The goal of this study was to analyse the spatial pattern of tuberculosis (TB) mortality using different approaches, namely: mortality rates (MR), spatial relative risks (RR) and Bayesian rates (Global and Local) and their association with human development index (HDI), Global and its three dimensions: education, longevity and income. An ecological study was developed in Curitiba, Brazil based on data from Mortality Information System (2008–2014). Spatial scan statistics were used to compute RR and identify high-risk clusters. Bivariate Local Indicator of Spatial Associations was used to assess associations. MR ranged between 0 and 25.24/100.000 with a mean (standard deviation) of 1.07 (2.66). Corresponding values for spatial RR were 0–27.46, 1.2 (2.99) and for Bayesian rates (Global and Local) were 0.49–1.66, 0.90 (0.19) and 0–6.59, 0.98 (0.80). High-risk clusters were identified for all variables, except for HDI-income and Global Bayesian rate. Significant negative spatial relations were found between MR and income; between RR and HDI global, longevity and income; and Bayesian rates with all variables. Some areas presented different patterns: low social development/low risk and high risk/high development. These results demonstrate that social development variables should be considered, in mortality due TB.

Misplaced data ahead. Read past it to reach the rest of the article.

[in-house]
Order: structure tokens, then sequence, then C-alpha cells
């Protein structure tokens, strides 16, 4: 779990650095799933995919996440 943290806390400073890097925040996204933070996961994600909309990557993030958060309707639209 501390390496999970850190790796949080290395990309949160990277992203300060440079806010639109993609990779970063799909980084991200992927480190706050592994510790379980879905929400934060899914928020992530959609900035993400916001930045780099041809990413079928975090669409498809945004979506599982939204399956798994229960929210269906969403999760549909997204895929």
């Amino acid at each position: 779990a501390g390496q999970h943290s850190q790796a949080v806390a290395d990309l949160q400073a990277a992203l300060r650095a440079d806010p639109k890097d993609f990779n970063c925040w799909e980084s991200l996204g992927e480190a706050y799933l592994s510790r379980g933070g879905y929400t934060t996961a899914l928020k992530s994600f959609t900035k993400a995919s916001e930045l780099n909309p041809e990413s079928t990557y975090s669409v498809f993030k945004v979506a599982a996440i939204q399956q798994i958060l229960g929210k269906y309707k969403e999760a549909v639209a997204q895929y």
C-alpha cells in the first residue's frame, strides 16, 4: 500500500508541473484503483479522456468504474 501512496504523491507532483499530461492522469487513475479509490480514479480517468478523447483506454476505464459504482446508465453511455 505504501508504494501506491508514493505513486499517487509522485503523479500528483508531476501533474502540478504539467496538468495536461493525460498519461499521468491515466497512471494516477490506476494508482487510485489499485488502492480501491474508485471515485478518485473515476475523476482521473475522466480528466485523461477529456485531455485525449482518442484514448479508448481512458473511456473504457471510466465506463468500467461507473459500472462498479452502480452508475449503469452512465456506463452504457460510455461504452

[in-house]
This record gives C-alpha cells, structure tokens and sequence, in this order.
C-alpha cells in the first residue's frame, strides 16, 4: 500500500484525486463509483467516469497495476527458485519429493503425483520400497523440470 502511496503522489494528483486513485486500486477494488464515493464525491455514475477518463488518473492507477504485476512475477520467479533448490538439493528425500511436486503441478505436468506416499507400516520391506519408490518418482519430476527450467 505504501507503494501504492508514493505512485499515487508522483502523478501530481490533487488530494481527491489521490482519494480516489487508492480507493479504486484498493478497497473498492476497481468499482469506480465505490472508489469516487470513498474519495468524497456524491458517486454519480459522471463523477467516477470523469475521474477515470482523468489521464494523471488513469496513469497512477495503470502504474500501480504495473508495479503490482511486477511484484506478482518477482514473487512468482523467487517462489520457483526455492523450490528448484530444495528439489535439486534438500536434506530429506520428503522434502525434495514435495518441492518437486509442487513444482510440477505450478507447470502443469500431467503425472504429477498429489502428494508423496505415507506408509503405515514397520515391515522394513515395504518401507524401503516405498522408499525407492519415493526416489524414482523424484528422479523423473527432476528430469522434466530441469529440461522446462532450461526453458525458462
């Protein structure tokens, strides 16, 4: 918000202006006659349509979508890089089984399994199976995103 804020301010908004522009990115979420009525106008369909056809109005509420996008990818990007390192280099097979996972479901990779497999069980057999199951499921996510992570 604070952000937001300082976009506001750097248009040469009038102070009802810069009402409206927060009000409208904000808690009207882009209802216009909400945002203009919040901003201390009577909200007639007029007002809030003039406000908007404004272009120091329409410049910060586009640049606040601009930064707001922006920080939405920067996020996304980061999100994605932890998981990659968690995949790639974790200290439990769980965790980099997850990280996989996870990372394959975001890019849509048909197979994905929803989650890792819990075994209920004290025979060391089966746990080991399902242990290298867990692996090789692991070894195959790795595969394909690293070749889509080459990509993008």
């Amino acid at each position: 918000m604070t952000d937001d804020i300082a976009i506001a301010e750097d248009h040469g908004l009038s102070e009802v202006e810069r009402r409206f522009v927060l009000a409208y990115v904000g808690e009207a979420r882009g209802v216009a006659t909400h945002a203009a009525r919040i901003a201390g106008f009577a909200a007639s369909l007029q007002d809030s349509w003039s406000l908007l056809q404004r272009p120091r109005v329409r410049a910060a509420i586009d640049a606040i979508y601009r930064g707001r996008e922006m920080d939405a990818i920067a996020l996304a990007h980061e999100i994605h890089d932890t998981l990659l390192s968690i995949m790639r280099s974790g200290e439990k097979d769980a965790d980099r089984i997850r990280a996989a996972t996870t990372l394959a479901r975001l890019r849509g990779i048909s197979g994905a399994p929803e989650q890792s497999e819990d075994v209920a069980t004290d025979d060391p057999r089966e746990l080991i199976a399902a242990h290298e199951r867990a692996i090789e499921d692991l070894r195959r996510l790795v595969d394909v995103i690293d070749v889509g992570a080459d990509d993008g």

- social determinants of health
- spatial autocorrelation